Middle Class/Professional Women Activists Must Be Authentic About ‘Activism’ By Cheryl Roberts

16 Feb

Middle class/professional women ‘activists’ and feminists are irritating, and annoying; at least for me, and in my opinion. And they irk me, especially when they decide, on their terms and timing, that social justice campaigns must be undertaken and spearheaded.

I’m referring to that bloc of women whom seemingly have all the theory and knowledge about activism, yet fail to present themselves in the activism trenches.

I’m using a reference of LGBTI/queer activism. What more does a significant, pivotal and meaningful community organization like Freegender, which is rooted in working class Khayalitsha, have to do to be supported, acknowledged, heard and respected?

I’m asking this because, in the five years of their existence, this non-funded civil society structure has really walked their queer activist journey mostly on their own, with a few committed allies, partners and friends.

Freegender always makes public their social justice/protest/planning events, yet it’s always a handful of people from outside Khayalitsha and black communities that attend or give support or collaborate with Freegender. Where are you when Freegender protests rapists, sexual assault and abuse of black lesbians? Why don’t you attend the memorial services and funerals of fallen black lesbian? Freegender has protested outside parliament, held LGBTI conferences and marches, delivered memorandums but you were not with Freegender in struggle. Freegender has also celebrated life, yet you chose not to celebrate with them.

Why are working class black women and social justice activists, the women based in and still living in the hood/township/ekasi, not considered powerful and significant or given respect?

And I know the answer is going to be ‘I didn’t know about the Freegender meetings and events’. Yeah, I’m sure you didn’t. Yet, you make sure you are informed about events hosted by white people, rich NGO’s and those in the city centre and suburbs.

Freegender has initiated, not this year in 2015, but back in 2012, discussion around the significance and relevance of ‘Pride’ in Cape Town. This was undertaken because Freegender had the vision to know that ‘Pride’ had moved away from being honest and true to its birthing, that ‘Pride’ committees were dominated by white men, most of whom had started pushing a DA political agenda within ‘Pride’, that ‘Pride’ was more centred on partying and good times, than on social relevance and existence.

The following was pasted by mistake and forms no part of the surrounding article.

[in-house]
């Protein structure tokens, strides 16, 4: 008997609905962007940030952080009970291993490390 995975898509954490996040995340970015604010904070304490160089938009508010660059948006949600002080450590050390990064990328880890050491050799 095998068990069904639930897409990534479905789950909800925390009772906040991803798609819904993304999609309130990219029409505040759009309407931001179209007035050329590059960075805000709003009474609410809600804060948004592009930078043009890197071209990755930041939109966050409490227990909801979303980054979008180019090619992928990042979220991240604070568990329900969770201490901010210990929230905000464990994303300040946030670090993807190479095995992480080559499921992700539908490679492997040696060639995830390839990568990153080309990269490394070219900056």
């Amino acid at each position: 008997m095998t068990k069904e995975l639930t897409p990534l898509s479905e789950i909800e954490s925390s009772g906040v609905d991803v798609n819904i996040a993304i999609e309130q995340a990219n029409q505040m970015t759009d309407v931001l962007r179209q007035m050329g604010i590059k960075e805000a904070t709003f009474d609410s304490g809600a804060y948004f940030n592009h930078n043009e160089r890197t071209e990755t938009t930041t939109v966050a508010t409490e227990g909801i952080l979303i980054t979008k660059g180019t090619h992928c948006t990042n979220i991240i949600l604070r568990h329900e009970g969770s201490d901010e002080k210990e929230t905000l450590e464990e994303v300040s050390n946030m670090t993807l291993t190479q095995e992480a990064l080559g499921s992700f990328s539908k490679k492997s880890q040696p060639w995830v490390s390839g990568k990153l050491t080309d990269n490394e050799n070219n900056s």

At least two Khumbananie prides have been held in the hood, away from the business district of white owners. Both events were not supported by those not living in the black townships. Freegender took a decision to suspend participation in ‘Pride 2014’ until they could resolve the significance of ‘Pride’ in its present context.

Late last year, Freegender hosted discussion around the significance, inclusivity and relevance of ‘Pride’ in Cape Town. I wasn’t at the meetings but kept myself informed about deliberations. The meetings have been held in the city centre, outside of Khayalitsha.

Now, there is what I call hysteria, criticism, writing, social media outrage and protest about the white male domination and control of ‘Pride’. What irks me is that those now speaking out, are saying stuff as if there has been no activism, as if Freegender doesn’t exist or is unknown.

Get this! Freegender has initiated advocacy, perhaps not activism, at changing and re-shaping and steering ‘Pride’ onto its relevant path.

Why have you (whomever you are) not supported, backed and gotten involved in the meetings? Manje (Now), you want to scream about the whiteness of ‘Pride’, about how ‘Pride’ is socially prejudiced and discriminates.

I’m not sure if I’m getting my ideas across in this blog, or whether I’m ranting about too much. What I’m going on about is how people, most of them middle class, NGO-employed, professional, academic, types (those who have on paper and on social media, answers for and when activism should be initiated) decide ‘Now Is The Time’, without acknowledging that the ‘Time Was Decided’ some time ago.

Why have you not supported campaigns and protests undertaken by Freegender? Why must your support and acknowledgment be allocated to city/suburban/richNGO-based organisations?

I’m talking to you, that bloc of middle class, professional NGO employed, academic, feminist women. Question yourselves, be honest in your self-appraisal. I assure you that you will be found wanting!IMG_0213

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